Black Widow review by In This Moment

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  • Released: Nov 17, 2014
  • Sound: 5
  • Lyrics: 6
  • Overall Impression: 5
  • Reviewer's score: 5.3 Decent
  • Users' score: 5.6 (34 votes)
In This Moment: Black Widow
1

Sound — 5
Normally with metal bands led by a frontwoman, their sound revolves around a more melody-appreciating power that can complement the voice, oftentimes along the lines of symphonic metal (a la Epica, Lacuna Coil, or Within Temptation); though in rare cases, frontwomen have also shown to be formidable screamers/growlers (e.g. Walls of Jericho, Holy Moses, Kittie). In This Moment, however, decided to balance both tropes in their metal with their frontwoman, Maria Brink, which grabbed the attention of Ozzy Osbourne's bassist Rob Nicholson to take them under his wing as a manager, and helped get them a record deal with Century Records no more than a year after their formation.

After the release of their 2007 debut album, "Beautiful Tragedy," things would ascend smoothly for In This Moment; including being involved in a plethora of notable tours and festivals, and having their follow-up albums, 2008's "The Dream" and 2010's "A Star-Crossed Wasteland," properly expanding on the band's capabilities. Even after the band parted with Nicholson, they kept their momentum, and their 2012 album, "Blood," would end up being their most successful album to date, which would lead to In This Moment signing a new deal with the colossal Atlantic Records.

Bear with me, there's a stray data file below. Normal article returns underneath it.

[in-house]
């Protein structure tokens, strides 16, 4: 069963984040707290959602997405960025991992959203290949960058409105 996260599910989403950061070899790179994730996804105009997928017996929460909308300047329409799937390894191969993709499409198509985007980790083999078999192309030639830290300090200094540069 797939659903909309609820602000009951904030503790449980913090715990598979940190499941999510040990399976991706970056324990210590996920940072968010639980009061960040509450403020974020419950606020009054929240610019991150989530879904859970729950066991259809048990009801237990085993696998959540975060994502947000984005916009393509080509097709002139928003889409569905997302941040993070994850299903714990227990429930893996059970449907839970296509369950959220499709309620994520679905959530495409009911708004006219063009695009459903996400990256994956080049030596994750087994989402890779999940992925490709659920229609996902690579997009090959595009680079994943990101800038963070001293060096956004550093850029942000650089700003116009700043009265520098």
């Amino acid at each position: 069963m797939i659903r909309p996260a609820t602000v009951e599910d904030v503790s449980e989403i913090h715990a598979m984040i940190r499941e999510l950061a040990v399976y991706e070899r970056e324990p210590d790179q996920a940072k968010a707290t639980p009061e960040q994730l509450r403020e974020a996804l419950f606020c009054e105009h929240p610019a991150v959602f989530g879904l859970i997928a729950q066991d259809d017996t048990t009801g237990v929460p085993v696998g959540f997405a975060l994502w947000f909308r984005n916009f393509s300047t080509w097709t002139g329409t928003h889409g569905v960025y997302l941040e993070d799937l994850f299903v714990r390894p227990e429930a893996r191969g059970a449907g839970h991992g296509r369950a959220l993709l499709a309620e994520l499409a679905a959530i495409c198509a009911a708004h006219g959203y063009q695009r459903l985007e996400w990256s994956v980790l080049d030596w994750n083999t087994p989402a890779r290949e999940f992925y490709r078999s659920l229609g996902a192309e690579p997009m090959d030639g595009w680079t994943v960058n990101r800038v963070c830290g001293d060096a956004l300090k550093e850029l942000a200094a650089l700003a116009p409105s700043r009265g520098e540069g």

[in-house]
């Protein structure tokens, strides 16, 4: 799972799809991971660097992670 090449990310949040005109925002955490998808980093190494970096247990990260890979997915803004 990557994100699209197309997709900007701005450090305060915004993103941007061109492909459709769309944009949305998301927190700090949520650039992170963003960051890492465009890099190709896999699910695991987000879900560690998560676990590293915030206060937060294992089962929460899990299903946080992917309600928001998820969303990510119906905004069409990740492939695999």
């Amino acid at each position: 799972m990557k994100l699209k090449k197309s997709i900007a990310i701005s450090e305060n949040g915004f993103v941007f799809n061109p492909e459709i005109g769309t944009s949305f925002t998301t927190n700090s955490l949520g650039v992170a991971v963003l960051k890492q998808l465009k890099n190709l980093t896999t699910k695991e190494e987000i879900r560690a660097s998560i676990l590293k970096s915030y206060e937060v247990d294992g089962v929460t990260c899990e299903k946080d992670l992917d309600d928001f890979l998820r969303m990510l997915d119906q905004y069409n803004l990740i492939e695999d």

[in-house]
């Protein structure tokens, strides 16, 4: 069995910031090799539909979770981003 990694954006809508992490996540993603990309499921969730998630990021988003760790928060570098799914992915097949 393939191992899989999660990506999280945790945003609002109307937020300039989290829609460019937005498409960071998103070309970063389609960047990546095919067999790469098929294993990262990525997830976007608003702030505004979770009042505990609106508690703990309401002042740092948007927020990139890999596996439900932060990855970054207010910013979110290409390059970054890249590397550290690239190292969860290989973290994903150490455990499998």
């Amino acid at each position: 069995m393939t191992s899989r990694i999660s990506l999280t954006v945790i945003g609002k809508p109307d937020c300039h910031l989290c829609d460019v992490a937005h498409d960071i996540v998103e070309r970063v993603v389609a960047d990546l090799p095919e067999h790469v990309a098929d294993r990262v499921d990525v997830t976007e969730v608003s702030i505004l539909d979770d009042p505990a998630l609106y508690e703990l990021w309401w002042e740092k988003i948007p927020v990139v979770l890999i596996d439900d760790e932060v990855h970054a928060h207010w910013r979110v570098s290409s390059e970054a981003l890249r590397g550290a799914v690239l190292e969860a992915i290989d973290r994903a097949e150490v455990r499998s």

Now, with their debut album underneath the major record label, and fifth album overall, "Black Widow," In This Moment claim to have made their most unique album yet, and at face value, that's an accurate way to describe it. With "Black Widow" further traveling towards a more industrial/electronica-influenced metal sound that they were dabbling with previously in "Blood," there's a lot more emphasis on the synthetic melodies and beats and less emphasis on the conventional metal instruments - though the lead single off the album, "Sick Like Me," shows otherwise, being the only track that strongly banks on the band's former metalcore style. But for the most part, guitars and drums play more of a supporting role to the legion of synthesizers, drum machines, and post-production effects (i. E. Lots of stutter effect), so don't expect a similar display of instrumental acrobatics found in "A Star-Crossed Wasteland" on this album.